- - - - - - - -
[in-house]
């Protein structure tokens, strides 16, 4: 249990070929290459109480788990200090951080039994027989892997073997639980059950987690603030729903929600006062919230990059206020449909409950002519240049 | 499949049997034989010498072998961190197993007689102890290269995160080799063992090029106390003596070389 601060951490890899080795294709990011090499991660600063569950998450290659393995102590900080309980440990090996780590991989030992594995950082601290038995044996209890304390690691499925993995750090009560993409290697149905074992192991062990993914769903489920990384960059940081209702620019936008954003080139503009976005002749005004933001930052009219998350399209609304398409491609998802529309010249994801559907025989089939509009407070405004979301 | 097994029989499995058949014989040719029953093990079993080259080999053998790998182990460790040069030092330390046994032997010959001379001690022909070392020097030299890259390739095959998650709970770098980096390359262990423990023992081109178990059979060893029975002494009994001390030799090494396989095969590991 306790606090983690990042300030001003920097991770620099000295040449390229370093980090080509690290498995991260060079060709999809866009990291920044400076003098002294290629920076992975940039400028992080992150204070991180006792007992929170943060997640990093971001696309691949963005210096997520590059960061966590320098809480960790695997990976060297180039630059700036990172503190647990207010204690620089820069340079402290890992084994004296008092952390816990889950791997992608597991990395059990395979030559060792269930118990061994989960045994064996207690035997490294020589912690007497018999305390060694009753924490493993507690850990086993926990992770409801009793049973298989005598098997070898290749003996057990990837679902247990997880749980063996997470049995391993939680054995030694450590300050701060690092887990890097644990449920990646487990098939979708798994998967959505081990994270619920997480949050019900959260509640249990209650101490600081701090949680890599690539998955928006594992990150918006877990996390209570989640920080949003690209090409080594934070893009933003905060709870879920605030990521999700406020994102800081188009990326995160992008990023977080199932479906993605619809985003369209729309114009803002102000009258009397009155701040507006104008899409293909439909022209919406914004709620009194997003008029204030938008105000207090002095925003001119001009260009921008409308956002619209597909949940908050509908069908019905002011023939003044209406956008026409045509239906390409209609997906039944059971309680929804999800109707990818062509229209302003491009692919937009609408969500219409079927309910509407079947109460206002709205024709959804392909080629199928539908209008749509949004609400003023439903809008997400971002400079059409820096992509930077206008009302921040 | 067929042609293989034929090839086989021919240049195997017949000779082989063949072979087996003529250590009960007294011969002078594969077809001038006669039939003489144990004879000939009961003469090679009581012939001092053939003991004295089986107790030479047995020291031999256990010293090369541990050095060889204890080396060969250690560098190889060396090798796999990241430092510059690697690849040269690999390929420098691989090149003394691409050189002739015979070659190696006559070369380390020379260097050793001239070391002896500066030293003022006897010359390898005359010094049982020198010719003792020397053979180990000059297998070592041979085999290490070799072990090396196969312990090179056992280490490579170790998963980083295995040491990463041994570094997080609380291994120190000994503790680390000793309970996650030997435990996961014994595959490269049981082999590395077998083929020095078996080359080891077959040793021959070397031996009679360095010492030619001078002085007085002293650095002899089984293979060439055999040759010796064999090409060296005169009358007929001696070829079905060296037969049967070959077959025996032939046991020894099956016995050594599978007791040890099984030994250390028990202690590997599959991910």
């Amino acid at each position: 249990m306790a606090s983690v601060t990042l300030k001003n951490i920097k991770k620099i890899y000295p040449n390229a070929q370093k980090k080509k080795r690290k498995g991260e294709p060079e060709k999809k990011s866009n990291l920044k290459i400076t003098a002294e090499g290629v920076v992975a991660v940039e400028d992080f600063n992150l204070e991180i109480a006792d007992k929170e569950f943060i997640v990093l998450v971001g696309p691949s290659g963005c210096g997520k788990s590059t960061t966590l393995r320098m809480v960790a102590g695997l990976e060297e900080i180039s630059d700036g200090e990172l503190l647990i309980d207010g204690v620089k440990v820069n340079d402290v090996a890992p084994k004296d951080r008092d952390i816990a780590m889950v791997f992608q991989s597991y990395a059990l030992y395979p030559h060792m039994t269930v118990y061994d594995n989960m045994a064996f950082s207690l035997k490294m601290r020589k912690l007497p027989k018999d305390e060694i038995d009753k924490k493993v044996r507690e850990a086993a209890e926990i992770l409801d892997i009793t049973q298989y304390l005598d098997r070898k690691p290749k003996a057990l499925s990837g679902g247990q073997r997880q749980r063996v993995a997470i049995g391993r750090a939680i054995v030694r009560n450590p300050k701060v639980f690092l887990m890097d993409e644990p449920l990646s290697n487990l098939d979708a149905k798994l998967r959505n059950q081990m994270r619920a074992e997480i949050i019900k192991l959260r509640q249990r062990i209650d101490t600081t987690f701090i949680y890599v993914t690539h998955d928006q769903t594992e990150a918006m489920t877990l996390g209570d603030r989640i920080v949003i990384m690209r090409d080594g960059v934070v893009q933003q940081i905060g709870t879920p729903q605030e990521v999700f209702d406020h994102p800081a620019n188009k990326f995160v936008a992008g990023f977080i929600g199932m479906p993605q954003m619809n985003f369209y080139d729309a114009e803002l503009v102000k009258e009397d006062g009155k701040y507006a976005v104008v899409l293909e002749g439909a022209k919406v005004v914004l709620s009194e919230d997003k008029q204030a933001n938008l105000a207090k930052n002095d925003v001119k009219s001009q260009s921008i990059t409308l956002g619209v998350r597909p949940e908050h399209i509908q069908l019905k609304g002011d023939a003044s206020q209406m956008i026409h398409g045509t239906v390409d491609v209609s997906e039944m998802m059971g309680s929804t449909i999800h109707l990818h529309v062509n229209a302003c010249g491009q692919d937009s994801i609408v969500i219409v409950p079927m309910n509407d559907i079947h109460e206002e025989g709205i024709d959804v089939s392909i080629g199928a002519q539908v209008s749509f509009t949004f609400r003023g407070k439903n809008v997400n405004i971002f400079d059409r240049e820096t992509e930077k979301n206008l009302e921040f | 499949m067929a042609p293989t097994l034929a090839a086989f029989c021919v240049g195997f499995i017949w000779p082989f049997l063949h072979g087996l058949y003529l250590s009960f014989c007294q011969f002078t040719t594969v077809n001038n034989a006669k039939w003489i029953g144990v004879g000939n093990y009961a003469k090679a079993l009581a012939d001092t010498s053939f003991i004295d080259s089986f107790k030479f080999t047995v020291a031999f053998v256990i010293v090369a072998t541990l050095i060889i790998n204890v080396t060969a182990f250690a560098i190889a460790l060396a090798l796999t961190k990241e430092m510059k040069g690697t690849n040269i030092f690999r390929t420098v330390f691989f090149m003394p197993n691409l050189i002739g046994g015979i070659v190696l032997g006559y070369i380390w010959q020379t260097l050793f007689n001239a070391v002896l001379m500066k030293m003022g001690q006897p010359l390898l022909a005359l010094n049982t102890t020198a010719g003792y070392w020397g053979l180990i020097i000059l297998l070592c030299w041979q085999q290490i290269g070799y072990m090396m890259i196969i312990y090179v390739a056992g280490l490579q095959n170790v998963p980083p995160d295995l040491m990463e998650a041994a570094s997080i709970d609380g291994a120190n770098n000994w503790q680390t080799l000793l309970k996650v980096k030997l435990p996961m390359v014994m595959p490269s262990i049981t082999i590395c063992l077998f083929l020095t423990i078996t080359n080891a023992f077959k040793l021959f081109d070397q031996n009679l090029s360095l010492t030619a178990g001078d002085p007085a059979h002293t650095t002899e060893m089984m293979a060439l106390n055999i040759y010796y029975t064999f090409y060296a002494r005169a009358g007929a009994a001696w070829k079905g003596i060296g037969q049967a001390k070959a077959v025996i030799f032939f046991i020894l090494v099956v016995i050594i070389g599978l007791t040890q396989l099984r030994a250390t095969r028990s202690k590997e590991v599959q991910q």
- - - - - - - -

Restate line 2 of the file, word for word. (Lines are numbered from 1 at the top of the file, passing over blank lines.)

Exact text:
């Protein structure tokens, strides 16, 4: 249990070929290459109480788990200090951080039994027989892997073997639980059950987690603030729903929600006062919230990059206020449909409950002519240049 | 499949049997034989010498072998961190197993007689102890290269995160080799063992090029106390003596070389 601060951490890899080795294709990011090499991660600063569950998450290659393995102590900080309980440990090996780590991989030992594995950082601290038995044996209890304390690691499925993995750090009560993409290697149905074992192991062990993914769903489920990384960059940081209702620019936008954003080139503009976005002749005004933001930052009219998350399209609304398409491609998802529309010249994801559907025989089939509009407070405004979301 | 097994029989499995058949014989040719029953093990079993080259080999053998790998182990460790040069030092330390046994032997010959001379001690022909070392020097030299890259390739095959998650709970770098980096390359262990423990023992081109178990059979060893029975002494009994001390030799090494396989095969590991 306790606090983690990042300030001003920097991770620099000295040449390229370093980090080509690290498995991260060079060709999809866009990291920044400076003098002294290629920076992975940039400028992080992150204070991180006792007992929170943060997640990093971001696309691949963005210096997520590059960061966590320098809480960790695997990976060297180039630059700036990172503190647990207010204690620089820069340079402290890992084994004296008092952390816990889950791997992608597991990395059990395979030559060792269930118990061994989960045994064996207690035997490294020589912690007497018999305390060694009753924490493993507690850990086993926990992770409801009793049973298989005598098997070898290749003996057990990837679902247990997880749980063996997470049995391993939680054995030694450590300050701060690092887990890097644990449920990646487990098939979708798994998967959505081990994270619920997480949050019900959260509640249990209650101490600081701090949680890599690539998955928006594992990150918006877990996390209570989640920080949003690209090409080594934070893009933003905060709870879920605030990521999700406020994102800081188009990326995160992008990023977080199932479906993605619809985003369209729309114009803002102000009258009397009155701040507006104008899409293909439909022209919406914004709620009194997003008029204030938008105000207090002095925003001119001009260009921008409308956002619209597909949940908050509908069908019905002011023939003044209406956008026409045509239906390409209609997906039944059971309680929804999800109707990818062509229209302003491009692919937009609408969500219409079927309910509407079947109460206002709205024709959804392909080629199928539908209008749509949004609400003023439903809008997400971002400079059409820096992509930077206008009302921040 | 067929042609293989034929090839086989021919240049195997017949000779082989063949072979087996003529250590009960007294011969002078594969077809001038006669039939003489144990004879000939009961003469090679009581012939001092053939003991004295089986107790030479047995020291031999256990010293090369541990050095060889204890080396060969250690560098190889060396090798796999990241430092510059690697690849040269690999390929420098691989090149003394691409050189002739015979070659190696006559070369380390020379260097050793001239070391002896500066030293003022006897010359390898005359010094049982020198010719003792020397053979180990000059297998070592041979085999290490070799072990090396196969312990090179056992280490490579170790998963980083295995040491990463041994570094997080609380291994120190000994503790680390000793309970996650030997435990996961014994595959490269049981082999590395077998083929020095078996080359080891077959040793021959070397031996009679360095010492030619001078002085007085002293650095002899089984293979060439055999040759010796064999090409060296005169009358007929001696070829079905060296037969049967070959077959025996032939046991020894099956016995050594599978007791040890099984030994250390028990202690590997599959991910």